While we’re aging better and living longer thanks to various medical advances and better general hygiene over the last few decades, the “body machine” clearly suffers from certain breakdowns as we age. A better understanding of human physiology and the negative forces at work in the body makes it possible to act preventively.
For example, regular exercise helps prevent rheumatism and improve cardiovascular health. Quitting smoking protects lung health. Eating a healthy diet protects against high blood pressure, diabetes, vision loss and the risk of cancer.
1. Less hair and dry, wrinkled skin
Due to decreasing testosterone production, but also due to genetics, many men lose their hair with increasing age, especially on the top of their head. When melanin production decreases, hair turns white or gray.
Women can also lose their hair, but much less frequently than men. Skin also tends to thin over the years as collagen and elastin production decreases. This leads to more infections, dry skin and wrinkling.
2. Less lung capacity
The number of alveoli of the capillary vessels at the lung level decreases. This reduces oxygen uptake during inspiration. Breathing becomes more complicated, especially after exertion or in the mountains.
With increasing age, the respiratory muscles become less and less efficient. This increases older people’s difficulty in engaging in intense physical exertion and activity. Likewise, immunity is lower with the decline in the body’s defense mechanisms. The lungs are therefore more susceptible to viral or bacterial infections.
3. The liver shrinks and filters less well
Between the ages of 20 and 90, the liver loses 20 to 40% of its volume. The secretory function is impaired, which leads in particular to a more difficult metabolism of certain drugs. That means eliminating them through the liver. So it is possible that the same dose of a drug that has no side effects in a younger person can cause side effects in an older person. Just like the lungs, the liver becomes less resilient over the years. The renewal of the liver cells takes place increasingly slowly.
4. Less sense of smell and more nose hair
Especially from the age of 50, the coating at the level of the nostrils becomes thinner and drier. One of the consequences of this change is the reduced perception of certain smells. Age also encourages the development of hair on the nose and sometimes on the ear flaps.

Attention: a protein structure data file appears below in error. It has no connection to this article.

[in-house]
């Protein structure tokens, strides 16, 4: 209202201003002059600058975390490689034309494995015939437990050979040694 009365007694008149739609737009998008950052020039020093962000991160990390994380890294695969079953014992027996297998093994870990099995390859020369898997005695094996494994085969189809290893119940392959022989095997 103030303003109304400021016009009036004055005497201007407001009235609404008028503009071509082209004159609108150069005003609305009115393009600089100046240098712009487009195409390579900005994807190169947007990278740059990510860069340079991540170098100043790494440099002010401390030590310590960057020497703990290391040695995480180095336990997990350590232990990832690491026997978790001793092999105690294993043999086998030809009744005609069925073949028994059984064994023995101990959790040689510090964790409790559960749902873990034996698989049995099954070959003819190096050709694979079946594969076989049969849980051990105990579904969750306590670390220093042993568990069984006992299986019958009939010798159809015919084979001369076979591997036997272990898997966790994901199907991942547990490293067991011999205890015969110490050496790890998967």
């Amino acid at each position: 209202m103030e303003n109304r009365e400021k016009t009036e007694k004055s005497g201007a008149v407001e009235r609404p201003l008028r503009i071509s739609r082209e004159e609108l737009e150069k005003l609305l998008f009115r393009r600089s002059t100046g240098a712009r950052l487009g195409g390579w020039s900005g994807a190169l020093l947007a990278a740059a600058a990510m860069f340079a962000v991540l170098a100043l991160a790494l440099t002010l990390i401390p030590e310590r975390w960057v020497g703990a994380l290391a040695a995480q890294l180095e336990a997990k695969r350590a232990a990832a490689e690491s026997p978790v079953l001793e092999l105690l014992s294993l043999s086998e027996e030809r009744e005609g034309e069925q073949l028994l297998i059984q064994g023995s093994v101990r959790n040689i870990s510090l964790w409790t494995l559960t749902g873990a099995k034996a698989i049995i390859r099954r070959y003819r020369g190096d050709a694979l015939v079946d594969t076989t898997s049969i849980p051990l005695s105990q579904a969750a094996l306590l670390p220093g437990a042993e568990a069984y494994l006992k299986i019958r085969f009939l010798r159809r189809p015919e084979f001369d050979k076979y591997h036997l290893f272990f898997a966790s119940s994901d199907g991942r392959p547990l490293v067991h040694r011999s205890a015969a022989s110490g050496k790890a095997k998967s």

5. Decreased hearing: “Huh? what are you saying? »
As we get older, we no longer hear certain very high-pitched sounds. We know, for example, that very high tones are only audible from 20 and not from 40. Gradually, over the years, we also hear the bass sounds less well. In addition, there is a greater accumulation of waxes that lead to hearing problems.
6. Dry mouth, the taste disappears
Saliva production decreases, leading to more dry mouth. The sensitivity of the taste buds to sweet and salty things decreases with age. We can also see gum retraction due to the decrease in muscle mass of the mouth.
7. Weak heart and high blood pressure
With increasing age, the heart muscle naturally loses strength. This mechanically reduces the pumping of the blood. With the accumulation of fat, especially in the coronary arteries, the risk of heart attack is increased compared to younger people. Decreased heart muscle also leads to high blood pressure. Another important cause of heart attack, but also stroke. Note that the tendency to hypertrophy affects men more than women and that engaging in regular physical activity can slow the process.
8. Pancreas down, diabetes risk up
As you age, the pancreas produces less insulin. This results in poorer sugar entry into the cells and a proven increase in the risk of diabetes (type 2).
9. Rheumatism: Pain in the joints
The structure of cartilage tends to deteriorate with age. This can lead to an increased risk of osteoarthritis, particularly osteoarthritis of the knee. Osteoarthritis can also affect the hands and arms, especially in women. Also, ligaments and tendons lose elasticity over the years, increasing the risk of tears and tears (e.g. tendonitis).
10. Sexuality and genitals at half-staff
The man suffers from erectile dysfunction more often and he also feels a decrease in desire, which is caused in particular by the decrease in testosterone production. Other age-related causes such as diabetes and high blood pressure favor erectile dysfunction. In women, the drop in sex hormones during menopause often leads to vaginal dryness and reduced sexual desire, while in men the volume of the prostate tends to increase. In particular, this leads to benign prostatic hyperplasia, a condition characterized by pain and difficulty urinating. In women, breasts become less firm due to a decrease in connective tissue.
11. Lazy eyes
We know that the lens becomes stiffer with age, which gradually impairs vision. The risk of glaucoma, a disease that can lead to blindness, also increases with age. Certain disorders also appear over the years, such as B. Greater difficulty distinguishing nearby objects and colors. Likewise, it may become more difficult to see in the dark, adjust to light, especially reflections, and regain normal vision after exposure to blinding light. The decrease in visual acuity can also result from a deterioration in the tear ducts, leading to dry eyes.
12. Brain: less blood, more forgetfulness
Blood flow to the brain decreases with age, as does the number of cells such as neurons. From the age of 70, memory problems are more common. We also know that the risk of developing Alzheimer’s disease increases sharply over the years. Some of the most common signs of brain decline are decreased alertness, amnesia, and loss of concentration.
Like our content?
Receive our latest publications directly in your mailbox every day free of charge
#feel #Signs #Aging